The Met's Deputy Assistant Commissioner Sue Akers has told The Leveson inquiry that alleged corrupt payments made to two prison officers by journalists didn't produce anything in the public interest.
She told the inquiry that detectives had analysed stories potentially linked to payments to two prison officers at separate high security prisons:
It's our assessment that there are reasonable grounds to suspect offences have been committed and that the majority of these stories reveal very limited material of genuine public interest.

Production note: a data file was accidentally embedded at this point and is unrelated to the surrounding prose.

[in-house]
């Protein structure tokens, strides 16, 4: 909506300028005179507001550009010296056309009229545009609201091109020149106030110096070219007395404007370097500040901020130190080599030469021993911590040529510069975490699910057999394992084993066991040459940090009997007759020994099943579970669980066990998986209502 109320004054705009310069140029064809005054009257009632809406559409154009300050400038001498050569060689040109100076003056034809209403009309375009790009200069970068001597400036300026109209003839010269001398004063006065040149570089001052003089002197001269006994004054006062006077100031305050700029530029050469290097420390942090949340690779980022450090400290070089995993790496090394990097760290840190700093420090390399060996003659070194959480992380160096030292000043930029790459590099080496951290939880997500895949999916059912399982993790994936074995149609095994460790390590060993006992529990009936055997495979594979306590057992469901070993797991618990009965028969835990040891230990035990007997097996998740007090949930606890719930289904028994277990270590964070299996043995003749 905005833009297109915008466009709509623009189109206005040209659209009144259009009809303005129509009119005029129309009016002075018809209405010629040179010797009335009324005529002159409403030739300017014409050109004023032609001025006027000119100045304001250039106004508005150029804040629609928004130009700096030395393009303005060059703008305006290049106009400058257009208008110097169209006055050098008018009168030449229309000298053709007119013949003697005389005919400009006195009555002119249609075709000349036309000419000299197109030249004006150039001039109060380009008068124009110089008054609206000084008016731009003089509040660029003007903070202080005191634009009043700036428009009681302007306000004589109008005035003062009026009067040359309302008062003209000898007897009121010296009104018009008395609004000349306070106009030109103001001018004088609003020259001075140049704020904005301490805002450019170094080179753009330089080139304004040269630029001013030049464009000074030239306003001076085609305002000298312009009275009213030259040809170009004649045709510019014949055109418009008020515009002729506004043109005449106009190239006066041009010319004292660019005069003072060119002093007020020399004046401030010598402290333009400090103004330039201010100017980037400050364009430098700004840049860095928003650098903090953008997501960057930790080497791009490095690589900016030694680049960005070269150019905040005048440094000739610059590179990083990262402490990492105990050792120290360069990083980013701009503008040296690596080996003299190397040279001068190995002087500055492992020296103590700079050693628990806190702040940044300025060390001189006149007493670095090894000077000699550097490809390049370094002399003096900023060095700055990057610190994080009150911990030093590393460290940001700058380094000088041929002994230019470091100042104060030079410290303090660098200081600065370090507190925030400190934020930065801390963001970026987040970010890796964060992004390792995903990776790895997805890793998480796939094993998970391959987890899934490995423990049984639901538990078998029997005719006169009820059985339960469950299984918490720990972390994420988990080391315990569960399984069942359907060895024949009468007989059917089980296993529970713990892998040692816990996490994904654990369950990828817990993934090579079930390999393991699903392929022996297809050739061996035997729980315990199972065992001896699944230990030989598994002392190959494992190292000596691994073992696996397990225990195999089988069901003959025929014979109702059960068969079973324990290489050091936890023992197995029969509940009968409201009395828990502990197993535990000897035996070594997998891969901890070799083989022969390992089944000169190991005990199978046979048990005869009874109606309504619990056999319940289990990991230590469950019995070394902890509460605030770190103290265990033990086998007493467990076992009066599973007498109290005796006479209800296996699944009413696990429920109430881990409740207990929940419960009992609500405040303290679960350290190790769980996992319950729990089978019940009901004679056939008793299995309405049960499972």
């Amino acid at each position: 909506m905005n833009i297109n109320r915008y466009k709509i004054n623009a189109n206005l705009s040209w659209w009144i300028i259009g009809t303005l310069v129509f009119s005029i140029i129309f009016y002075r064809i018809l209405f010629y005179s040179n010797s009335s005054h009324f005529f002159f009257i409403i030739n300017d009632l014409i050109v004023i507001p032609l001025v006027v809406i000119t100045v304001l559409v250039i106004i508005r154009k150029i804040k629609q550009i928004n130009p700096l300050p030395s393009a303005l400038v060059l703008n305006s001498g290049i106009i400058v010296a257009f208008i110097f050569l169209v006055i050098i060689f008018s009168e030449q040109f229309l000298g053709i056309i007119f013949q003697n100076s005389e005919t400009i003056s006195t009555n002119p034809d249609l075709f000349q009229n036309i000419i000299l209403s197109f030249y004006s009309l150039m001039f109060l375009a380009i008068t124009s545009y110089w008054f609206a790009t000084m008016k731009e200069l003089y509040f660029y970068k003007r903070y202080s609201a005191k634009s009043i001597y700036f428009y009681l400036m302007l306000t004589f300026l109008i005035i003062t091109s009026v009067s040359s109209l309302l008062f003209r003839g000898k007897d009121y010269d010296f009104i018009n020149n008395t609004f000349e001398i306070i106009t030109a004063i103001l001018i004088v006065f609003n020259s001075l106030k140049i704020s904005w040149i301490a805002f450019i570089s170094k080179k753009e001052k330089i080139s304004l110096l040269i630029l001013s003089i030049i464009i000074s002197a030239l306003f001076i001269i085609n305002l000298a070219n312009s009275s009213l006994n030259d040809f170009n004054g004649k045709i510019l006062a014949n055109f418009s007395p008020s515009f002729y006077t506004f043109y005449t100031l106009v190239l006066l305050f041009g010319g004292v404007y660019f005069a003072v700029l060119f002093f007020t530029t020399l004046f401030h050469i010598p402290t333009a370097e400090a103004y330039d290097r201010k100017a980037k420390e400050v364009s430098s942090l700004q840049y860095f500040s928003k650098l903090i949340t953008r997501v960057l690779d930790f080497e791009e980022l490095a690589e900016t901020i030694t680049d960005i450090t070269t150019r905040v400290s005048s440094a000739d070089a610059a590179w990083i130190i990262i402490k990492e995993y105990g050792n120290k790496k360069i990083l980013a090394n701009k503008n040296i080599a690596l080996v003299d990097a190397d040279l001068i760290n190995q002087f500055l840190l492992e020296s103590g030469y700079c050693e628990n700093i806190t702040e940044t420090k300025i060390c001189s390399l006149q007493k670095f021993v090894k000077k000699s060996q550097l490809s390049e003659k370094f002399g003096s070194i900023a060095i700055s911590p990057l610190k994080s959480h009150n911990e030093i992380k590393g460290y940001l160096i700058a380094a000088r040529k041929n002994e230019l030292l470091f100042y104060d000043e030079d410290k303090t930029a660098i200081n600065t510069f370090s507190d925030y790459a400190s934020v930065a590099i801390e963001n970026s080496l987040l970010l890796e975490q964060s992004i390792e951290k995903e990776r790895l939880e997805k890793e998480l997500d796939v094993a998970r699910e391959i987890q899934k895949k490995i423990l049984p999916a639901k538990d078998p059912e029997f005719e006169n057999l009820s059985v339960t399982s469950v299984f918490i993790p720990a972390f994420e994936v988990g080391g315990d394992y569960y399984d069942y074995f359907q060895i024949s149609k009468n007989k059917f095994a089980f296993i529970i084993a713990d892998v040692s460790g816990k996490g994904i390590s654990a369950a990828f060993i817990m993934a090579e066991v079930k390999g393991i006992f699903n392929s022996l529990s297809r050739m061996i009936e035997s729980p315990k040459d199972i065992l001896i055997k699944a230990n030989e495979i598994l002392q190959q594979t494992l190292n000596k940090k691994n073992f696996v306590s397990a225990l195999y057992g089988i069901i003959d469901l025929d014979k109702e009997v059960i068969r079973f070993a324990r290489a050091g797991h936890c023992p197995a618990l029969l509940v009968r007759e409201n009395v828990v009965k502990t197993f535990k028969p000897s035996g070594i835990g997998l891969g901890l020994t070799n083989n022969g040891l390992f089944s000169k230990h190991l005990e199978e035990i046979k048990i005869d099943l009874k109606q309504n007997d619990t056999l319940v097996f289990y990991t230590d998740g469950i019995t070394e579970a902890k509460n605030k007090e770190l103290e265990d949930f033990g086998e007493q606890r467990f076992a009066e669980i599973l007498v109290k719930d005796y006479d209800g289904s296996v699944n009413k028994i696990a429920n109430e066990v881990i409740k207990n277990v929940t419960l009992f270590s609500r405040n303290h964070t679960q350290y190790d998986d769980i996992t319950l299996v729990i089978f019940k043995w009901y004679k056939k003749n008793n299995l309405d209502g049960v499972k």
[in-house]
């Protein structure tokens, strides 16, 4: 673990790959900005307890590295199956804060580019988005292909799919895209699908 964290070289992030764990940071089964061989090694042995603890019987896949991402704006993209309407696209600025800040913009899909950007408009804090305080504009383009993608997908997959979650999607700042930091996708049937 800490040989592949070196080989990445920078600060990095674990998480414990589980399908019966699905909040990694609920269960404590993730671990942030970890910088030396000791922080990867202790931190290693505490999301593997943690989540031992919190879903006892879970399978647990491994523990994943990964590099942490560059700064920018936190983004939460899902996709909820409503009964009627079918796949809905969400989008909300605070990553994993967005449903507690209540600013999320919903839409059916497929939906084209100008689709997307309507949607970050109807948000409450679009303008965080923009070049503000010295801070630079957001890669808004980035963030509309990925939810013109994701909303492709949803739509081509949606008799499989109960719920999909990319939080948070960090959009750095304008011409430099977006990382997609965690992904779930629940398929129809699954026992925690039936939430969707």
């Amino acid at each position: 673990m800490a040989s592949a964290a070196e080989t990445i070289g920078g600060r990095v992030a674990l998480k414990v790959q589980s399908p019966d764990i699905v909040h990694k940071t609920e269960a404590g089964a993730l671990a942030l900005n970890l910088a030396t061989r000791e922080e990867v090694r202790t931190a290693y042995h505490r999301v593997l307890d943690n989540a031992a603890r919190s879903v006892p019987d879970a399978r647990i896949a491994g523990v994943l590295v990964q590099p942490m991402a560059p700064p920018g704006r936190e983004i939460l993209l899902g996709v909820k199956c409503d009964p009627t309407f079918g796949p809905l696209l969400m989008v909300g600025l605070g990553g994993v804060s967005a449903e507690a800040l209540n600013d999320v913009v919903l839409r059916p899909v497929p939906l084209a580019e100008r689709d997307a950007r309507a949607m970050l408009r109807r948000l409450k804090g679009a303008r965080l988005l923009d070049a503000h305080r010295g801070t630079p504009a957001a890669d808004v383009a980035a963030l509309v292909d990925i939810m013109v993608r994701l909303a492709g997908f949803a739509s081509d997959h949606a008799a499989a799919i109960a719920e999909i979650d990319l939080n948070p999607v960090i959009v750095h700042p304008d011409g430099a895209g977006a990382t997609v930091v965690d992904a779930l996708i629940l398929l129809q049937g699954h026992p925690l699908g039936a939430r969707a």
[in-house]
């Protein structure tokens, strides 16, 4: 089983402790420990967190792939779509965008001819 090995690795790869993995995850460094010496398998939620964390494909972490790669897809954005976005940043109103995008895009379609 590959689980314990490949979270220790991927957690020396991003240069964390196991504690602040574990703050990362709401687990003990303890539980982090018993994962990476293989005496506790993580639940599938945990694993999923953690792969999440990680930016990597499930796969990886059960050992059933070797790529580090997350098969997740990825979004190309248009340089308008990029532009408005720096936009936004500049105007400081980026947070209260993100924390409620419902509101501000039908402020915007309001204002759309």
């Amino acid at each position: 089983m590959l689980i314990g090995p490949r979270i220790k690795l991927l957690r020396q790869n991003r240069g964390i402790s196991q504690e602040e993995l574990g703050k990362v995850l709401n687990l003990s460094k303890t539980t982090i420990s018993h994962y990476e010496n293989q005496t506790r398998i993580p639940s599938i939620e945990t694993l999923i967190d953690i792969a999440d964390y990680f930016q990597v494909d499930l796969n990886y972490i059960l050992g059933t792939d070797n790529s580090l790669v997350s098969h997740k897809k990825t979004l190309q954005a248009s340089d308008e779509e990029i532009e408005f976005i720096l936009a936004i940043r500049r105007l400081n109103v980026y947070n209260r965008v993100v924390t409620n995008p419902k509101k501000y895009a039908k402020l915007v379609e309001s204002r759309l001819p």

More top news
Residents of a Kent estate are furious with a housing association for charging them £400 a year to park in their own street.
Paid parental leave is to be extended to working grandparents under plans announced by George Osborne.
Tickets for next year's Glastonbury Festival in Somerset have sold out in just over thirty minutes.